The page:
Pope’s butler goes on trial in ‘Vatileaks’ scandal

September 29, 2012 7:29 am


Paolo Gabriele, the Pope’s 46-year-old butler/AFP
VATICAN CITY, Sept 29 – Pope Benedict XVI’s former butler Paolo Gabriele goes on trial on Saturday for leaking confidential Vatican memos that revealed cloak-and-dagger politics among the pope’s closest aides.

A once loyal servant who said he grew disgusted by the “evil and corruption” he witnessed, Gabriele told investigators he was acting as an “agent” of the Holy Spirit to help the pope put a weary Catholic Church back on track.

Gabriele faces up to four years in prison for aggravated theft in a trial that is unprecedented in the modern history of the world’s smallest state.

Using the codename “Maria”, he is accused of meeting investigative reporter Gianluigi Nuzzi earlier this year and passing him copies of secret papers.

The trial will unfold in a 19th-century courtroom tucked away behind the apse of St Peter’s basilica in a corner of the city state that is strictly off-limits to the millions of visitors who visit the Vatican every year.

Television cameras are banned and only 10 journalists are allowed to attend.

The Vatican has said the 85-year-old German pope is deeply hurt by the betrayal of confidence by someone he “knew, loved and respected”. Gabriele has confessed and has written a letter begging the pope for forgiveness.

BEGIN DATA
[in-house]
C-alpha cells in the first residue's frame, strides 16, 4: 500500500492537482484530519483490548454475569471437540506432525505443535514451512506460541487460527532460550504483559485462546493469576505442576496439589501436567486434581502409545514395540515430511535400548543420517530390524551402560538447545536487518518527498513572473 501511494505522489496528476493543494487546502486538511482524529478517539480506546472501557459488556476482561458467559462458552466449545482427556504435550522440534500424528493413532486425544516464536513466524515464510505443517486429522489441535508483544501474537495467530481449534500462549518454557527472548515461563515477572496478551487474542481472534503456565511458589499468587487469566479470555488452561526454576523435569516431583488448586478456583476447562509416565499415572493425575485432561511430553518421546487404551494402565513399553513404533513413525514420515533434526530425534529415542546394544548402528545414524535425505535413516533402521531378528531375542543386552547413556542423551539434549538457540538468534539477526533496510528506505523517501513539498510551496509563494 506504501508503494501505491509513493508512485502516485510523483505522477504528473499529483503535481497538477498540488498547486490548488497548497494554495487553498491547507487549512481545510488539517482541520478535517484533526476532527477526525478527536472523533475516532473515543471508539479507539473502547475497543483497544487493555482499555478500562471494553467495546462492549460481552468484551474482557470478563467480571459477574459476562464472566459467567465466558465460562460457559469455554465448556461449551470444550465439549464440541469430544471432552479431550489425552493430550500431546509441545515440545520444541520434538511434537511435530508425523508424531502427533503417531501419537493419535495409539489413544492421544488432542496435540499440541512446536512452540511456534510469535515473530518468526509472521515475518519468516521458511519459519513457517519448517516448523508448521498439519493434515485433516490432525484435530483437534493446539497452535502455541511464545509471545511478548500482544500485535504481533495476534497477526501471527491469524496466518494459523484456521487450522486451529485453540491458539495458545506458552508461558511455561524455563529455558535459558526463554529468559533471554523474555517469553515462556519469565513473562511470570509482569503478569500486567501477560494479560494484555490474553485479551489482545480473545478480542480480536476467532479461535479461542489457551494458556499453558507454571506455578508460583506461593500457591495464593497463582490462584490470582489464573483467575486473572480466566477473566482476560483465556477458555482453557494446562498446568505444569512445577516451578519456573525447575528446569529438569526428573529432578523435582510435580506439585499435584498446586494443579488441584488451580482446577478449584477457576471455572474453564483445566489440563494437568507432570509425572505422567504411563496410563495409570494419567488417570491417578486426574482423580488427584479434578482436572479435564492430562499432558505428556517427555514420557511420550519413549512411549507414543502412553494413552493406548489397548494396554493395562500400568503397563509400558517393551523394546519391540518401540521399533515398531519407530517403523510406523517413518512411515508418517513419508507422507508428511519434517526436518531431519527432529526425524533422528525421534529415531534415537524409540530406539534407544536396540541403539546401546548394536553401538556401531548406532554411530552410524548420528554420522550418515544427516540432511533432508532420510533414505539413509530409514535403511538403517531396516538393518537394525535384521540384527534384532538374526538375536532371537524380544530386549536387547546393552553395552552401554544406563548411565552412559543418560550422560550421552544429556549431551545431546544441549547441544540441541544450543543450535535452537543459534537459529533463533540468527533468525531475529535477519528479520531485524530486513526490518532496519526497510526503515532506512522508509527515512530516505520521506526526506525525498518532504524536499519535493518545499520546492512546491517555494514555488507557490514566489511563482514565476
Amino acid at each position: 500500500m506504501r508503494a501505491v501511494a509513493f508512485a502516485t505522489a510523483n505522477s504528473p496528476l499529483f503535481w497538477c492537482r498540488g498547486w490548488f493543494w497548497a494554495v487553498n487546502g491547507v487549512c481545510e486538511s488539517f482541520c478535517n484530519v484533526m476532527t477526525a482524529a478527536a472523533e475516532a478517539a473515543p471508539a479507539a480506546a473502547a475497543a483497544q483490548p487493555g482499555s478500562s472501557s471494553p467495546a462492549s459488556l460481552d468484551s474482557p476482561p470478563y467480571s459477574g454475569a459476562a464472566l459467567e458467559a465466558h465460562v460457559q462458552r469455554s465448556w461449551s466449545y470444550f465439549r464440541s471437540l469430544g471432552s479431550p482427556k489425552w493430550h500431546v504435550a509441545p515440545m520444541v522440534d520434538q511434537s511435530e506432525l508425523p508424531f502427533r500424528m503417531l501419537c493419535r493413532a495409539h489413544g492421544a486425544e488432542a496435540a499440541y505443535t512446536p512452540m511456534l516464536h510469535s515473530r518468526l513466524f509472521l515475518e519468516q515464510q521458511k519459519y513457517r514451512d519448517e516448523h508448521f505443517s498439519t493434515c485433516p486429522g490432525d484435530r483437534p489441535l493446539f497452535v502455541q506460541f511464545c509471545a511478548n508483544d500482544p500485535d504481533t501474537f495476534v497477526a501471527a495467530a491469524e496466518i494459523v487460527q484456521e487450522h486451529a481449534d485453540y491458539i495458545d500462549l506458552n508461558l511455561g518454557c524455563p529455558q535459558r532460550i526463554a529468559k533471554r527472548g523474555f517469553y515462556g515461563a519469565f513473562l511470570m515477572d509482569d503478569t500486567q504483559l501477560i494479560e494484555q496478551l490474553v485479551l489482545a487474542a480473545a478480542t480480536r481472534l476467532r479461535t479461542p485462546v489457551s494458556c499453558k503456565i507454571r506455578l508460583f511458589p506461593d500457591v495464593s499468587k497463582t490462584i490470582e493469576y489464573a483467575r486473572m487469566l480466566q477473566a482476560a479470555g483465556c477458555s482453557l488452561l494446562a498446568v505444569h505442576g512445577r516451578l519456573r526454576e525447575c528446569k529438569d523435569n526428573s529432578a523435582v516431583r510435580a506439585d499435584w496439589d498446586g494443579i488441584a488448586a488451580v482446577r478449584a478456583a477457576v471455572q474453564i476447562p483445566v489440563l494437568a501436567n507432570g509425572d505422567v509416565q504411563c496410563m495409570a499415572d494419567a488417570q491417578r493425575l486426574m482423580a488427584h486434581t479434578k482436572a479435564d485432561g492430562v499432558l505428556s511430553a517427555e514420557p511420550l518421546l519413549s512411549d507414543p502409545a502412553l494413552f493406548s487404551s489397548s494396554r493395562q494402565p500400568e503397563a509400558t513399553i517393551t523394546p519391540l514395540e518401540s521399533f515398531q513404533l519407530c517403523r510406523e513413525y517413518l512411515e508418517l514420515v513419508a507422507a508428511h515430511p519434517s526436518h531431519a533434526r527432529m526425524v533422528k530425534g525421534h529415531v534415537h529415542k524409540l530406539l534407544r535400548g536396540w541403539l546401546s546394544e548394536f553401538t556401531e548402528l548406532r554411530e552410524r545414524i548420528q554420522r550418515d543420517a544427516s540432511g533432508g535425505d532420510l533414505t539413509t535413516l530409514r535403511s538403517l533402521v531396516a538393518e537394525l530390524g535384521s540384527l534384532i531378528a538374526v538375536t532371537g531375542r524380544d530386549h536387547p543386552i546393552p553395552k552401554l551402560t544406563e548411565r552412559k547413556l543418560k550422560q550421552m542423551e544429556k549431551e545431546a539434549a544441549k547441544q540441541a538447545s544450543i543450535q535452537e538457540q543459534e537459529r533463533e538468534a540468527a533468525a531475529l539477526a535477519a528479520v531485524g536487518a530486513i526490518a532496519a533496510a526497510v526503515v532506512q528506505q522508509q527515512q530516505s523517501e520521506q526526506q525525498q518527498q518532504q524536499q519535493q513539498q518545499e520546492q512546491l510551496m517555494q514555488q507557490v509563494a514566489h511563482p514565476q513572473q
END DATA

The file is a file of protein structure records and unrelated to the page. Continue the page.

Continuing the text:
Many commentators have said they expect the pope to pardon Gabriele.

But many also question whether he really acted alone or as part of a wider group of disgruntled Vatican employees who could even include high-placed prelates. An investigation into the “Vatileaks” scandal is ongoing.

Gabriele has spent his entire adult life as a Vatican servant, starting out as a cleaner at the Secretariat of State — the main administrative body of the Catholic Church — and becoming butler to the pope in 2006.

He served the pope his meals and clothed him and is a constant presence in official photographs, adjusting the pope’s cloak, holding his umbrella or riding him on the “popemobile” through crowds on foreign trips.

The leaked correspondence offers an extraordinary glimpse into the inner workings of the Holy See. It includes letters from a former head of the Vatican governorate alleging he was forced out of his post for tackling widespread fraud.

But the scandal has been an embarrassment for the Vatican, though more for the apparent ease with which sensitive papers clearly intended to be read only by the pope and a few confidants could be leaked, than for their content.

Vatican gendarmes arrested Gabriele on May 23 and raided his home behind the Vatican walls, finding copies of confidential documents and gifts intended for the pope including a gold nugget and a 100,000-euro ($129,000) cheque.

Gabriele, one of only 594 citizens of the Vatican, was well known and generally liked in the tight-knit community that inhabitants the historic city, but there were also voices of criticism cited in court documents.

“He was very closed,” one of the pope’s four housekeepers was quoted as saying by investigators.

“He always seemed to be competitive and seeking approval for his behaviour. He was judgemental in daily life,” she said.

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